login    sign up
Main Properties News Organizations People Videos Events
cremunity
   
      Home Categories Submit

Messages

 

A lawyer discusses the administration of construction projects: You need to have a team in place

2013-11-26

The amount of money people spend on construction and decoration is second only to the cost of buying the real estate itself. However, owners try to cut back and save money by limiting the services of architects, interior designers, owner's representatives and construction managers, by not having them oversee the work or by having them spend the bare minimum amount of time. They view their time as an unnecessary expense and would rather see that money spent on tangible items, such as kitchen cabinets or furnishings. No matter how well-educated the owner is, they need to have a team of professionals in place to administer the actual construction.

Owners wish that they could just hand a set of plans to a contractor, go on vacation and have it turn out exactly they way they are drawn, but that is not the way construction works. Not every detail is in the plans. Sometimes the design is not even complete when the project commences. Some things are worked out in the field. Sometimes plans are not as complete as they should be. Sometimes hidden conditions surface during construction which require that the plans be changed. New designs may have to be drawn to address this. Construction is always subject to change. Without the right team in place, an individual cannot possibly handle all of this and run a business or work at the same time.

Owners also need the objectivity of having a design professional overseeing the actual work. No matter how good a contractor is, he is never going to fire himself. If the project is going poorly or the contractor has not given the project the time and attention it needs, it helps to have an independent third-party point this out and work with you and legal counsel to sort out what to do about it.

This is especially important if the contractor is being paid on a percentage of completion basis. The owner is not equipped to make decisions on whether 30 % was completed or 50 %. He also has a personal interest. Therefore, any differences of opinion about this topic are sure to lead to disputes. When clients administer the construction themselves, they tend to pay too much money relative to the amount of work done, since they are not trained to determine what percentage of the work has been completed. When the contractor demands more money and the apartment has been demolished, the client will pay almost anything just to keep the project going, so that the contractor does not walk off the job. After they overpay the contractor and later find out that very little work has been done, they seek legal counsel to try to determine how to get some of that money back.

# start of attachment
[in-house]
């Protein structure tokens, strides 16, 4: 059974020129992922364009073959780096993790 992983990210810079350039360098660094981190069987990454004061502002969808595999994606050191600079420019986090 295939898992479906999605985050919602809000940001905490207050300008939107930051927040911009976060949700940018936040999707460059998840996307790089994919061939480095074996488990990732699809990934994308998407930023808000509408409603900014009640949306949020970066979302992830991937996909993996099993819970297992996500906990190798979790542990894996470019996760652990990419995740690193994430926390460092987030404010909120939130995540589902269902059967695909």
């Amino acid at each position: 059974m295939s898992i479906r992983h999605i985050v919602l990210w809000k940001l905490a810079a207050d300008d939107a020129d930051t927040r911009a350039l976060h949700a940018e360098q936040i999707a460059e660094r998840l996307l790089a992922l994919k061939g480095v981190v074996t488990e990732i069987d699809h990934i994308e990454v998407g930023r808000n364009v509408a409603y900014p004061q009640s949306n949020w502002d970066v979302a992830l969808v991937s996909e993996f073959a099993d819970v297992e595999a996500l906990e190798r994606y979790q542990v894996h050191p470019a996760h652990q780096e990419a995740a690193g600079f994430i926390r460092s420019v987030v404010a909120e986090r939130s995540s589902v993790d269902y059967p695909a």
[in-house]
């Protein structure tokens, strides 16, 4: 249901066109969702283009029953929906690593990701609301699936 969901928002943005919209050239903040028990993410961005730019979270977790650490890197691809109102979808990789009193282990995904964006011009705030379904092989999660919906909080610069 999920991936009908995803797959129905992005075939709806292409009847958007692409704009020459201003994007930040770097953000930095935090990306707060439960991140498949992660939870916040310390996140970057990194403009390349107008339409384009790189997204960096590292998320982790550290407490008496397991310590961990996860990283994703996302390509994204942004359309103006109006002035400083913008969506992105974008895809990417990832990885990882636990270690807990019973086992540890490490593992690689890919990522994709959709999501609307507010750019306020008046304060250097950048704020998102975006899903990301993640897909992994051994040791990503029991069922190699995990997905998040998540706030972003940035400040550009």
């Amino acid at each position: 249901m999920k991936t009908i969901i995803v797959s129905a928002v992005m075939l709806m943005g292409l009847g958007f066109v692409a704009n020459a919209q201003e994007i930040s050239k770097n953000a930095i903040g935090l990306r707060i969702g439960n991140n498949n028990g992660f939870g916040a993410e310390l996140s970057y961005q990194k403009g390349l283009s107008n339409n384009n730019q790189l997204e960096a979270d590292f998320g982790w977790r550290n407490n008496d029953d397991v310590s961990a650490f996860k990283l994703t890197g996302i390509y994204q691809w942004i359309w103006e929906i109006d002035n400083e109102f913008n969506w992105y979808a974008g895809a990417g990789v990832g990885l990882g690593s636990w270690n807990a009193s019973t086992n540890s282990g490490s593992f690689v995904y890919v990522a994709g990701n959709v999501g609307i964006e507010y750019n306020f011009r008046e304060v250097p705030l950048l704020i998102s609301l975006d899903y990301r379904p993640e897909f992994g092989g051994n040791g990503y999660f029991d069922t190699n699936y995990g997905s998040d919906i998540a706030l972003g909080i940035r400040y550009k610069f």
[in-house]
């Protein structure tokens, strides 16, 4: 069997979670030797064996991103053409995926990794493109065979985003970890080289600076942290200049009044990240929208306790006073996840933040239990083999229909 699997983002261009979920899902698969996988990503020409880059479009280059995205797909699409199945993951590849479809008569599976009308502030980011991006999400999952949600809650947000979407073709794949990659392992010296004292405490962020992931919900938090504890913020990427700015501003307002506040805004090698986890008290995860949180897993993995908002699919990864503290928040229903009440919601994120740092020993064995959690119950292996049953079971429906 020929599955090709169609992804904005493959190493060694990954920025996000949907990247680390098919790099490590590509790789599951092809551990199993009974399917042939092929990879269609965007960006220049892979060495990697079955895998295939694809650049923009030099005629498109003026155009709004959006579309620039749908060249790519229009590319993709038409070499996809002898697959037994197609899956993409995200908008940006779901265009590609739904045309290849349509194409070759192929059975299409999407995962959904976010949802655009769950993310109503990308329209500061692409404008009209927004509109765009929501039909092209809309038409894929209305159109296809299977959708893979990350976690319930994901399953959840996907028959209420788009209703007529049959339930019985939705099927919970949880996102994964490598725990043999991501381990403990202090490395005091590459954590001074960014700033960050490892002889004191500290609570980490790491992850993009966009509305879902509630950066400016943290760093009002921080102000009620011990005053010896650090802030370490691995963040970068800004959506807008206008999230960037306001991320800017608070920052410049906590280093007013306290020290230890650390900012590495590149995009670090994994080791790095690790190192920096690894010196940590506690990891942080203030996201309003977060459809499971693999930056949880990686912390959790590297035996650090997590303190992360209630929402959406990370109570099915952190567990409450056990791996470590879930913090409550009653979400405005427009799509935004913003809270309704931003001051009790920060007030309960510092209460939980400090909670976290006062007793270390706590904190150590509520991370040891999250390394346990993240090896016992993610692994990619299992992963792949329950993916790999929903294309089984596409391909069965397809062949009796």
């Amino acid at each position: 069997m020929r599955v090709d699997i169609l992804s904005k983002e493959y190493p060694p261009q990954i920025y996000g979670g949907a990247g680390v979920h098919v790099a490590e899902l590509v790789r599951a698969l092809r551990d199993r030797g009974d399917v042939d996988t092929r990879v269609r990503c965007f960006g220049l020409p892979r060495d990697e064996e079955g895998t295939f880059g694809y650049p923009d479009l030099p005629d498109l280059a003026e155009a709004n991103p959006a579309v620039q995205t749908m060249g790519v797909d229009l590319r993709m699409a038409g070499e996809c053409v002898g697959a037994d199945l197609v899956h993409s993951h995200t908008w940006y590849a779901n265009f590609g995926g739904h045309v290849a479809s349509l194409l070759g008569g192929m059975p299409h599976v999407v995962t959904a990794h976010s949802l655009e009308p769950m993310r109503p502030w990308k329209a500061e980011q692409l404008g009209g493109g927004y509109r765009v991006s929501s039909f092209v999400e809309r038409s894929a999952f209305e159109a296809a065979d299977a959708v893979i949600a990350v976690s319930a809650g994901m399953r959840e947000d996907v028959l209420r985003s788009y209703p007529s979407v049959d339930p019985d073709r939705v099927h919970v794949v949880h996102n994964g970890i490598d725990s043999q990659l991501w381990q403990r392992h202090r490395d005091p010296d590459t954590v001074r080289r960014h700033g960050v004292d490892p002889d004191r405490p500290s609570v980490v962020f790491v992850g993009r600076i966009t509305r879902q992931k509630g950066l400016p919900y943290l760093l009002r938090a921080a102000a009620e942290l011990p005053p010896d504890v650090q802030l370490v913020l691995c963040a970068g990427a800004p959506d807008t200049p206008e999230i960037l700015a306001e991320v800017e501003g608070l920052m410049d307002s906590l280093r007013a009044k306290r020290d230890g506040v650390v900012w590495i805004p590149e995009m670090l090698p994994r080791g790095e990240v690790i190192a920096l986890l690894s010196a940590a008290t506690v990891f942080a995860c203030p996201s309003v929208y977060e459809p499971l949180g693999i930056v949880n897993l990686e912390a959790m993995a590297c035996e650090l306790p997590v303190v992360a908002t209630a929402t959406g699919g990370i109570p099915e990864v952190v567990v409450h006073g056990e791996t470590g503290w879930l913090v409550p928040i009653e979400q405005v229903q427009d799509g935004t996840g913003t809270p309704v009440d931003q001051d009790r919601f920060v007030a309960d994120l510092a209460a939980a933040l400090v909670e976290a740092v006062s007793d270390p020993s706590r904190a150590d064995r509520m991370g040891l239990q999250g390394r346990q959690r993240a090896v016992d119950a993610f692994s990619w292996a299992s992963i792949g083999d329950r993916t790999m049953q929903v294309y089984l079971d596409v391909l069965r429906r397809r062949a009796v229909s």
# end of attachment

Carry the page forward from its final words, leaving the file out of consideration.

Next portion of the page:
Some owners take the half way approach. They hire a design professional to observe work on an hourly basis, but only "when requested" by the client That makes for a very imperfect relationship. Invariably something will go wrong on the project and the owner will ask the design professional why they did not see that problem sooner and do something about it. The design professional will respond by saying "Because you only asked me to spend an hour or so at the site once a month." The owner is expecting a lot, but is not allowing the design professional the amount of time he needs to get the job done properly. I frequently hear about these types on problems when I am consulted about litigation.

In the best of all worlds, owners and contractors come to me for advice on contracts before they sign them and the work begins. On more than one occasion when a client has brought me on to the team, I have asked everyone to slow it down just a bit, so that we can make sure that everything is in place and that the project is set up in the most favorable way for the owner to have a satisfactory outcome. You can see holes in the relationship when you review the proposed contract. Sometimes the proposed "contract" is just a scope of work with signatures at the end. Taking a little extra time to consult with legal counsel knowledgeable in this area and to have a design professional administer the construction will go a long way towards having a more satisfactory outcome.

C. Jaye Berger, Esq., is the principal of Law Offices C. Jaye Berger, New York, N.Y.



Tools

Share

Images


C. Jaye Berger, Law Offices of
C. Jaye Berger



Comments